Saturday, October 26, 2013

31 Days of Books: Tale of Two Cities

Title:  Tale of Two Cities

Author:  Charles Dickens

Published:  1854

Year I read it:  2004, 2006

One sentence summary:  The classic novel of the French Revolution; of doppelgangers; of family devotion, betrayal, and shame; and of the relation of two cities: London and Paris.

Interesting fact:  Dickens's only historical fiction novel. 

Three reasons to read it:

  • If you, like me, think Dickens is a bit heavy-handed in his symbolism and caricatures and length, etc... Let me assure you, this book is better than most.  [It's like Spielberg's Lincoln - he seems to have stepped back enough to let the characters breathe and fill the space he's created.]
  • Sydney Carton.  No, I'm not just fangirling.  I may have a thing for complex, quasi-scoundrelly protagonists.  But it's not just that.  Sydney is genuinely amazing.  He's brilliant creation and he makes the rest of this story work.
  • This is one of those books that you have to trust that the author is weaving a web of plots and that they will somehow connect in the end.  Dickens does a fabulous job of bringing all his threads together for a spectacular climax - no loose ends, no characters wasted. 

One reason you maybe shouldn't:

  • Being that it's Dickens, there are still (in my opinion) the issue of the weak-or-evil-female conundrum. 

Great quotes:

“A wonderful fact to reflect upon, that every human creature is constituted to be that profound secret and mystery to every other.” 
“I wish you to know that you have been the last dream of my soul.” 
"Oh, you will let me hold your brave hand, stranger?""Hush! Yes, my poor sister; to the last.”


  1. You included the hand-holding quote! :)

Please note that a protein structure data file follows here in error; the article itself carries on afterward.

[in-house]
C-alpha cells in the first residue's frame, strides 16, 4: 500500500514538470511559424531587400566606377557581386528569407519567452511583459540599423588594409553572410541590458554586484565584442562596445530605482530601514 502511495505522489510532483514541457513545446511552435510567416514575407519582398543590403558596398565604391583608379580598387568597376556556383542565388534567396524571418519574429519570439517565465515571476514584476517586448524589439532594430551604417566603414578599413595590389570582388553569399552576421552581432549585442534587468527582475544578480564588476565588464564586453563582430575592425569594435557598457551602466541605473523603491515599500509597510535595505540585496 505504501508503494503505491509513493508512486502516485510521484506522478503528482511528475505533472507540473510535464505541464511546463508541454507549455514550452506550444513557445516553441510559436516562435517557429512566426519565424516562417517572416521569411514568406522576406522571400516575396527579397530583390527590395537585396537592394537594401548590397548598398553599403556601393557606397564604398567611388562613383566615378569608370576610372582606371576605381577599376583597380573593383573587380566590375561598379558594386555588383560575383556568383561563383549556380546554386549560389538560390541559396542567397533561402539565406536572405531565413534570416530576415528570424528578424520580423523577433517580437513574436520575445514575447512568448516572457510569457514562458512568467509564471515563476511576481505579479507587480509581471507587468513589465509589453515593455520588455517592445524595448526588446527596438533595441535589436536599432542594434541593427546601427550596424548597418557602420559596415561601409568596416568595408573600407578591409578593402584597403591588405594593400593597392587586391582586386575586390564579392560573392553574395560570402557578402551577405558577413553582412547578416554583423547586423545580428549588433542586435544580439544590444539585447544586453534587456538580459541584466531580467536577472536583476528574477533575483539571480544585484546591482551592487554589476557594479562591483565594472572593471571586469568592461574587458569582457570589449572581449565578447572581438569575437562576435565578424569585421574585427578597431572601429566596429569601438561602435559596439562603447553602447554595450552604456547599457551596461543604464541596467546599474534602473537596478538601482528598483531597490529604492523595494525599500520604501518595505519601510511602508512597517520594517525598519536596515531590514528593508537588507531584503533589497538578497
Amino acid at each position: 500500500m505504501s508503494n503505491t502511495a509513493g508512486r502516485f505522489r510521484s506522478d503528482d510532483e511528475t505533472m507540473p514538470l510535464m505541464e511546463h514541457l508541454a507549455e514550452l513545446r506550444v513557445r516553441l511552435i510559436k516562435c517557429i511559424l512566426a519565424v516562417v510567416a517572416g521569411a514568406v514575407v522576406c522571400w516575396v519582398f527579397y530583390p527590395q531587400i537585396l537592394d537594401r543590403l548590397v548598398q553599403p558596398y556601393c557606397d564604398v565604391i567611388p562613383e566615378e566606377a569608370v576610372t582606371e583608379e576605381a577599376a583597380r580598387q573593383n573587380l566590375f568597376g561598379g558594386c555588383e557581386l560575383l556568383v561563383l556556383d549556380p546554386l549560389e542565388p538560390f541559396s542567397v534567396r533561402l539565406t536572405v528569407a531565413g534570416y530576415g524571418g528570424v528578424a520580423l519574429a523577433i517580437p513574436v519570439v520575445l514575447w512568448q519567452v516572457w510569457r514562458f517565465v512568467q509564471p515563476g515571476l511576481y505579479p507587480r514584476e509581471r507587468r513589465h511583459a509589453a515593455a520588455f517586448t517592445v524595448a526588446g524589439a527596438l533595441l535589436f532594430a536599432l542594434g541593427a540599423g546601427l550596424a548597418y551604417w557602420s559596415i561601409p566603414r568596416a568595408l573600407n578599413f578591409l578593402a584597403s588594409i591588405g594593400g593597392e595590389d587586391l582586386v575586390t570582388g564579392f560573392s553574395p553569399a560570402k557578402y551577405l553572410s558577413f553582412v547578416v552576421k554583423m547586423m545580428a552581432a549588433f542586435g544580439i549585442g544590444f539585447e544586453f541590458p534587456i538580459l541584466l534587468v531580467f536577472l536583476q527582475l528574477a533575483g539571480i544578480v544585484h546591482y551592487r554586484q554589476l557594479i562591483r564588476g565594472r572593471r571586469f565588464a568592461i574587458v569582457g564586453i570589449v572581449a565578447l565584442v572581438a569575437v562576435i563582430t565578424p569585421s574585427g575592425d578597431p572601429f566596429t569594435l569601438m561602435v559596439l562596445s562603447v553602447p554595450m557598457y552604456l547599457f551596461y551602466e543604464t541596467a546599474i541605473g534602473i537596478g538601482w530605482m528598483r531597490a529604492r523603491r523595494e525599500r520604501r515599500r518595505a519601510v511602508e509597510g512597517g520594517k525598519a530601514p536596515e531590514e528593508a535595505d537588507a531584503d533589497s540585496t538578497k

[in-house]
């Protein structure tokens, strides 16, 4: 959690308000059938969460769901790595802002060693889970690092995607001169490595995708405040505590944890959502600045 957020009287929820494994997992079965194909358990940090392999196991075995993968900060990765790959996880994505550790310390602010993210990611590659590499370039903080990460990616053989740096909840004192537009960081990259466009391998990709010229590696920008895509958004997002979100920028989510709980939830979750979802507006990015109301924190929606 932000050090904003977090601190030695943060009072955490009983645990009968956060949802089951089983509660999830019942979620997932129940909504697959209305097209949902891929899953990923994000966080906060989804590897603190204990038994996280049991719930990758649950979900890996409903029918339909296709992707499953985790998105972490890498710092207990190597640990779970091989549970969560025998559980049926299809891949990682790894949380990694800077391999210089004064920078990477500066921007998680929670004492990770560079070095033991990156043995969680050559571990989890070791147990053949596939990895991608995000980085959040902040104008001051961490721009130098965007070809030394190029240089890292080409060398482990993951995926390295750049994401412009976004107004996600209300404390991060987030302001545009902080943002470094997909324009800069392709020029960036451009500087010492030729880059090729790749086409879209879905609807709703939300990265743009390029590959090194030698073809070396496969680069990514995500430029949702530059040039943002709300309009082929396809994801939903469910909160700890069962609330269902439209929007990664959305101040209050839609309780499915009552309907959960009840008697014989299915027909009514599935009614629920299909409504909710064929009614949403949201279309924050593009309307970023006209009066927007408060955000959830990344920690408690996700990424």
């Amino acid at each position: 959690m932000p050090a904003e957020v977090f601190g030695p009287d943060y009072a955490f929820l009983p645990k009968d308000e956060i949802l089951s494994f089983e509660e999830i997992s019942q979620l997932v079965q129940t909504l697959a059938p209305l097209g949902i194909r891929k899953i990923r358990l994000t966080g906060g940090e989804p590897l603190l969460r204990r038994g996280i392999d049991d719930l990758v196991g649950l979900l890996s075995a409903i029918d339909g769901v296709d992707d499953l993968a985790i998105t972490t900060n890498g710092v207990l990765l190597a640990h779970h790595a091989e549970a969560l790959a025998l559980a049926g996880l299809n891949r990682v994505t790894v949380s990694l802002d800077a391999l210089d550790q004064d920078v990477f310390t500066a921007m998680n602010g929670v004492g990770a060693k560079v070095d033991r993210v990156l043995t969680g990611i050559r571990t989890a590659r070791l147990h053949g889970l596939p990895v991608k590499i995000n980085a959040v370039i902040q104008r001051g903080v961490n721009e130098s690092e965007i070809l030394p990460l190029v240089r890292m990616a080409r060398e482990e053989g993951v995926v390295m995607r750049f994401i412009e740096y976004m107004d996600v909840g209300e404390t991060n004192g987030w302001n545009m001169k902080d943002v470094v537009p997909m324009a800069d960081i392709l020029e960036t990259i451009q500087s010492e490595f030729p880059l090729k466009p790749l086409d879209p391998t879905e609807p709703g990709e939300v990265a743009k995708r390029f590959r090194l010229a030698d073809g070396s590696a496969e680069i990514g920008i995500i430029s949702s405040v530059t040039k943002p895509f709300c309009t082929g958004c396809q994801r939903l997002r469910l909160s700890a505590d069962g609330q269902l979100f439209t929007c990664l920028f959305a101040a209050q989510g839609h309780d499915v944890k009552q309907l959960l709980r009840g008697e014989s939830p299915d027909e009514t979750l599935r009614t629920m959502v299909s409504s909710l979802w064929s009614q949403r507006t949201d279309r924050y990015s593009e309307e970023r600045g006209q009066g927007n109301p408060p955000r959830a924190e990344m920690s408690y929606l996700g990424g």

This book is just fantastic. Love it.

  2. Your point about not wasting characters is brilliant! And so true. Oh Dickens, he will always have a place in my heart.
    Oliver Twist is his other character masterpiece in my opinion.
    Fabulous post :)

  3. I love this book! I wouldn't say that it's a perfect book though. Lucie Manette is a pretty bland and insipid heroine and I find the opening 60 pages before Sydney and Darnay show up quite dull. But I can completely overlook these things because it's just so beautifully-written and dramatic and moving. And Sydney is such an amazing character! So even though I wouldn't say that this is a perfect book it's still one of my favourites :) I'm really looking forward to reading more of Dickens' works and I've decided that I'm going to read at least 1-2 of them a year. So far I've read David Copperfield, AtoTC, A Christmas Carol and Great Expectations. DC & AToTC are my favourites so far. Next year I'm planning on reading Bleak House & Oliver Twist :)

    I don't know about you but I'd love for this book to get a film or miniseries adaptation. It's been over 20 years since the book was last adapted for television and about 50 years since it was adapted for the big screen. Er, why?! AToTC seems a very adaptable work to me, far more so than some of Dickens' other books. It's one of Dickens' shorter works and has got plenty of drama and epic themes.

    1. I agree regarding Lucie (and Dicken's females in general). The opening is confusing, but after finishing (and re-reading), I found "recalled to life" remarkably affective. It's stuck with me as one of the most haunting yet hopeful phrases. I'm not a huge Dickens reader :/ Got stuck half way through Great Expectations and need to finish it! I agree - it's about time we had a full-scale adaptation of Tale of Two Cities!

  4. If I was to make a list of My Top Ten Favourite Books of All Time, this would definitely be on the list. I was completely captivated by this from start to finish. Even though I've read my fair share of books that depict disgustingly violent events in world history, I don't think any other book has really "got to me" like this one has. And like you said, it's quite an interesting exception to Dickens' usual style of writing.
    Btw, I'm going to start following your blog properly now :) I'm on a mission to find more interesting literature blogs to read and now I found one!